We study the problem of learning linear temporal logic (LTL) formulas from
examples, as a first step towards expressing a property separating positive and
negative instances in a way that is comprehensible for humans. In this paper we
initiate the study of the computational complexity of the problem. Our main
results are hardness results: we show that the LTL learning problem is
NP-complete, both for the full logic and for almost all of its fragments. This
motivates the search for efficient heuristics, and highlights the complexity of
expressing separating properties in concise natural language.

The study of learning linear temporal logic (LTL) formulas from examples is an important step for humans to be able to comprehend and express properties that separate positive and negative instances. This interdisciplinary concept involves elements of computer science, logic, and linguistics. In this paper, the focus is on understanding the computational complexity of the problem.

One of the key findings of this research is that the LTL learning problem is NP-complete. This means that finding an efficient solution to the problem is challenging, as it falls into the category of computationally difficult problems that often require exponential time to solve. This finding highlights the need for developing efficient heuristics to tackle this complexity.

The study also considers the computational complexity of various fragments of LTL. The results show that the problem remains NP-complete for almost all of its fragments. This implies that even when the problem is simplified by restricting the complexity of the logic, it still remains computationally challenging.

The Multi-disciplinary Nature of the Problem

The problem of learning LTL formulas from examples requires a multi-disciplinary approach. Firstly, it requires a deep understanding of computer science, particularly in the field of computational complexity theory. The NP-completeness result signifies that the problem may not have a polynomial-time algorithm, which adds significance to the research in developing heuristics.

Secondly, the problem delves into the realm of logic, specifically temporal logic. Temporal logic allows for reasoning about events and time, and it plays a crucial role in modeling and specifying properties of reactive systems. Understanding temporal logic concepts and their application is essential for comprehending and solving the LTL learning problem.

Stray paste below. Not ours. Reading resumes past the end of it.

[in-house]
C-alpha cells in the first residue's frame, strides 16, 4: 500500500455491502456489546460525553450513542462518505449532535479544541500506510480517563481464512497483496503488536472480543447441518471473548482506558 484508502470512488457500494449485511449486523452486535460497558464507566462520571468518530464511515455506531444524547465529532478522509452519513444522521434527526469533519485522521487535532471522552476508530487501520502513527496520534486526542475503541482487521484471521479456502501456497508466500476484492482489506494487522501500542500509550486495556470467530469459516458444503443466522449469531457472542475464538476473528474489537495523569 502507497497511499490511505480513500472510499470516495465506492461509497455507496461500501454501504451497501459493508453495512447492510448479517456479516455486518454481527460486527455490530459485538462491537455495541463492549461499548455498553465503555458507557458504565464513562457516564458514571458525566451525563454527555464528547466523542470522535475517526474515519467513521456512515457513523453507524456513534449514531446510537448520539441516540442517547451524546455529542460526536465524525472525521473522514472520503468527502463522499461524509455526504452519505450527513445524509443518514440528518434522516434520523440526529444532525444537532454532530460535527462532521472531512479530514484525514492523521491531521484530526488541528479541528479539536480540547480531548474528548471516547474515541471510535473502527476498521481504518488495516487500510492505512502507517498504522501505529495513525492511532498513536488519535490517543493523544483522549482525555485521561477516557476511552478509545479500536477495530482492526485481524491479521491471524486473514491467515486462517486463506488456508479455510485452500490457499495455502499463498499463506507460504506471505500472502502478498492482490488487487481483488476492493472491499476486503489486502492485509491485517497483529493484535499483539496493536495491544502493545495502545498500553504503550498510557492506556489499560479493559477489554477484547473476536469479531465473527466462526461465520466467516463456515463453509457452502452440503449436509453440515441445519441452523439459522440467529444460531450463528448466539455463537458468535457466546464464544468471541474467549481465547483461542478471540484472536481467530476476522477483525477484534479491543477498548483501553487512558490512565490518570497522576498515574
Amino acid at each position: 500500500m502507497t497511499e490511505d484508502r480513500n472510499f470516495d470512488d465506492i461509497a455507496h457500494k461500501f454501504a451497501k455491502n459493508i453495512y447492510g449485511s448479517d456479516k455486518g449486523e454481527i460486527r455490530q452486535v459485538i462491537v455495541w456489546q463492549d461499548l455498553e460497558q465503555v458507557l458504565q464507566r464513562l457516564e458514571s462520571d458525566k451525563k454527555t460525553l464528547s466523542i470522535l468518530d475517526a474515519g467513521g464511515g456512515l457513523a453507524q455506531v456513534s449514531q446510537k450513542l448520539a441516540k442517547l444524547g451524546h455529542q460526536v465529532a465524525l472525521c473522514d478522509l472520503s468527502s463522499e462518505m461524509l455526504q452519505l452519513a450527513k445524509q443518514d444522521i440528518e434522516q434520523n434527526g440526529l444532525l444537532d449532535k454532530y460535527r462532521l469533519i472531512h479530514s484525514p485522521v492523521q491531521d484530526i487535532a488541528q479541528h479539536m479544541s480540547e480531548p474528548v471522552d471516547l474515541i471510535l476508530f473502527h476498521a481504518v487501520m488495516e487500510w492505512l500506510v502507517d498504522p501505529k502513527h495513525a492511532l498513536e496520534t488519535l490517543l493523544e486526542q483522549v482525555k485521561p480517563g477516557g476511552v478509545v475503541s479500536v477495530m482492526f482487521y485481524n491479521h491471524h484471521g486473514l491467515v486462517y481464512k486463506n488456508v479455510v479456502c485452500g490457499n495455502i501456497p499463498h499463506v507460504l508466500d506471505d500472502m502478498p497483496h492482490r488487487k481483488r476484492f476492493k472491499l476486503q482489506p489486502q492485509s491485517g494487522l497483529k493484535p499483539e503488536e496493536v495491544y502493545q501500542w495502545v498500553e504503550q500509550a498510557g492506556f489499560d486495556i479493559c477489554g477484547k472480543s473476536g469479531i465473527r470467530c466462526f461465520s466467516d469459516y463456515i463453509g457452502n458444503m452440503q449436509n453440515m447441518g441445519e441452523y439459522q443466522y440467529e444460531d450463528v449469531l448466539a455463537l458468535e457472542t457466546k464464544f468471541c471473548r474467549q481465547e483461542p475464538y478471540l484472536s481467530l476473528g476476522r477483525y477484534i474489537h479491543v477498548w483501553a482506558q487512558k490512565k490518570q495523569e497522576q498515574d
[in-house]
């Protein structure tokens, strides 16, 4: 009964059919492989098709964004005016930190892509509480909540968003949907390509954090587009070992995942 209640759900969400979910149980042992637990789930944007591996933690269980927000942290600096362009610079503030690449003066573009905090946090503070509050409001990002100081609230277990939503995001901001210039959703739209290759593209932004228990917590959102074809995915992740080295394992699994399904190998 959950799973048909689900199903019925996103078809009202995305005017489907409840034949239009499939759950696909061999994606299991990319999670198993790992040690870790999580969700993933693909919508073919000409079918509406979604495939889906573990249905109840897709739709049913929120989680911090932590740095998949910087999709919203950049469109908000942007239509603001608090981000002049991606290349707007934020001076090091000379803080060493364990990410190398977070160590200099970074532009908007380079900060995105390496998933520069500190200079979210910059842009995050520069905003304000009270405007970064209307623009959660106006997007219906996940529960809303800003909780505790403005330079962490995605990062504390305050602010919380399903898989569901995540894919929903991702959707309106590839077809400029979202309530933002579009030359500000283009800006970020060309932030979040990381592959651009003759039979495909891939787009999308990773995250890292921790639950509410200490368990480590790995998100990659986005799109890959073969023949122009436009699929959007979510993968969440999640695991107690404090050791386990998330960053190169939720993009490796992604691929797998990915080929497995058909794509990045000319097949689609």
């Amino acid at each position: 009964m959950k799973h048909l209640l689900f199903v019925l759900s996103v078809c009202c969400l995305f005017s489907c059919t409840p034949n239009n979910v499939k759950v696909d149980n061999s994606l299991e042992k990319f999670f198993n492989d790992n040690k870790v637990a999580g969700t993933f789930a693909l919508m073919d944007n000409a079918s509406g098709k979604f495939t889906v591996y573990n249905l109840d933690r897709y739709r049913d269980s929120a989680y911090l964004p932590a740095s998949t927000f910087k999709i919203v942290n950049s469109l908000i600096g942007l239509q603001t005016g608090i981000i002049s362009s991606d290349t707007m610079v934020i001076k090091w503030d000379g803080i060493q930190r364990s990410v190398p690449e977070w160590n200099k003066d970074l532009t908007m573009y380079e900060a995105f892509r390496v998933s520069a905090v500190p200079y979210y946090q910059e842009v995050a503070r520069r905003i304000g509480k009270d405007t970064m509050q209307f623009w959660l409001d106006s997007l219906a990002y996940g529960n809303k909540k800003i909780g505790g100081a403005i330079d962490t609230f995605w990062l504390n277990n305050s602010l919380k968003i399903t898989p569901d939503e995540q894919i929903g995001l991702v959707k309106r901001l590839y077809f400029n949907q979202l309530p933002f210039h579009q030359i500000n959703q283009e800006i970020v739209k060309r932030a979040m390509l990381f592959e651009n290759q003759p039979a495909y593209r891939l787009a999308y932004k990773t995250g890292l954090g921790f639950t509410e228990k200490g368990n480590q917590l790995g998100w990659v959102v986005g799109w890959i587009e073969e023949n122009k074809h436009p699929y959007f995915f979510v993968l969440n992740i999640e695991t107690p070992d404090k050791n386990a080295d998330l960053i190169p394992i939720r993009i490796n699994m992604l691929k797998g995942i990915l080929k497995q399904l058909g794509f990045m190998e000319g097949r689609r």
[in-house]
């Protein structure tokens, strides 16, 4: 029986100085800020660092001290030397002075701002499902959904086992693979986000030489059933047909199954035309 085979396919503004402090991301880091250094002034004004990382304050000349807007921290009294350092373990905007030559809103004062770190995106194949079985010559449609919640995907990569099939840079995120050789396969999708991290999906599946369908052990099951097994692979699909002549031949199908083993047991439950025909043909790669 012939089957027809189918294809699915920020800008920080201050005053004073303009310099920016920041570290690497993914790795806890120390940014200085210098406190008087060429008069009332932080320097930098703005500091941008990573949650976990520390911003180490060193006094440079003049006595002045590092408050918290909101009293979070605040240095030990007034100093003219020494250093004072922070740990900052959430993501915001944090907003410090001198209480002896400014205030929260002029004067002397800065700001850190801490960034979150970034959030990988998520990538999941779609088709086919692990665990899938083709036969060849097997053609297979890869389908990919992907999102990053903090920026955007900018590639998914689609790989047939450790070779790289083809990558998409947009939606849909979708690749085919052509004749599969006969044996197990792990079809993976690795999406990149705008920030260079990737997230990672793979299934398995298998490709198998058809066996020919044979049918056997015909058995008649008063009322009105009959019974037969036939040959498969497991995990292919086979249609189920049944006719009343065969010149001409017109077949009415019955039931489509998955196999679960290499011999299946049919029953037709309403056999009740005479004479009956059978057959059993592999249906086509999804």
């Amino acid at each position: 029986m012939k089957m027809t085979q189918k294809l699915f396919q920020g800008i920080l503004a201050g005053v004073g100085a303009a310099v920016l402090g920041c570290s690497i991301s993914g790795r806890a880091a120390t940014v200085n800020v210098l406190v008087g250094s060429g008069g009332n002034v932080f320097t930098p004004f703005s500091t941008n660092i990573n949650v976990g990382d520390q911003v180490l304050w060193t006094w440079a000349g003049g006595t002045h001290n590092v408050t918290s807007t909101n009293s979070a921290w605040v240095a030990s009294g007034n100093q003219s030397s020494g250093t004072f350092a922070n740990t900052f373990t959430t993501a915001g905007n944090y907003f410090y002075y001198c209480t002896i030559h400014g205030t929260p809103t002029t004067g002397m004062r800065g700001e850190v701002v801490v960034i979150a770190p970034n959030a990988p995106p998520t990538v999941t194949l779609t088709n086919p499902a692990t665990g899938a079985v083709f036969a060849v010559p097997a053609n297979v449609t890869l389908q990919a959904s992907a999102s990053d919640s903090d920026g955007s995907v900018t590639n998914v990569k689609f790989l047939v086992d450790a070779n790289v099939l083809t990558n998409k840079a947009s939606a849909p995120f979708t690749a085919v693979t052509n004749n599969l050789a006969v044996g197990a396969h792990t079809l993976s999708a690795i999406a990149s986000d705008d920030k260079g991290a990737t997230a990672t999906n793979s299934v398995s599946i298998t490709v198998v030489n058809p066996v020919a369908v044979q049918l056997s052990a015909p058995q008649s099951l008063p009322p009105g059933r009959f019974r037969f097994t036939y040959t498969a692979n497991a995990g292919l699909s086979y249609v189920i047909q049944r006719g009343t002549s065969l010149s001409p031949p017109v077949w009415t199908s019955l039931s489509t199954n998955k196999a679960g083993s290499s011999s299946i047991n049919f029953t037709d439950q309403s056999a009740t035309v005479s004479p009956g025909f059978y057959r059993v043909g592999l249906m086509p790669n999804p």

Finally, the study brings attention to the complexity of expressing separating properties in concise natural language. This aspect incorporates insights from linguistics and human cognition. Finding an expressive yet understandable way to represent these properties adds another layer of complexity to the overall problem.

Future Directions

Given the computational complexity highlighted in this research, future directions in the field could focus on developing efficient heuristics and approximation algorithms to solve the LTL learning problem. These approaches may not guarantee an optimal solution, but they could provide practical and feasible solutions within a reasonable amount of time.

Furthermore, there is room for exploring the integration of machine learning techniques to aid in learning LTL formulas from examples. By leveraging large datasets and advanced algorithms, it may be possible to train models that can effectively learn the underlying patterns of positive and negative instances.

Additionally, collaborations between computer scientists, logicians, linguists, and cognitive scientists could bring valuable insights into finding a more intuitive representation of separating properties in natural language. By drawing on expertise from different disciplines, a more comprehensive and effective approach may evolve.

In conclusion, the study of learning LTL formulas from examples is a multi-disciplinary endeavor with challenges inherent in both the computational complexity and the representation of properties in natural language. The results presented in this paper serve as a starting point for further exploration and collaboration in finding efficient solutions and expanding our understanding of this complex problem.

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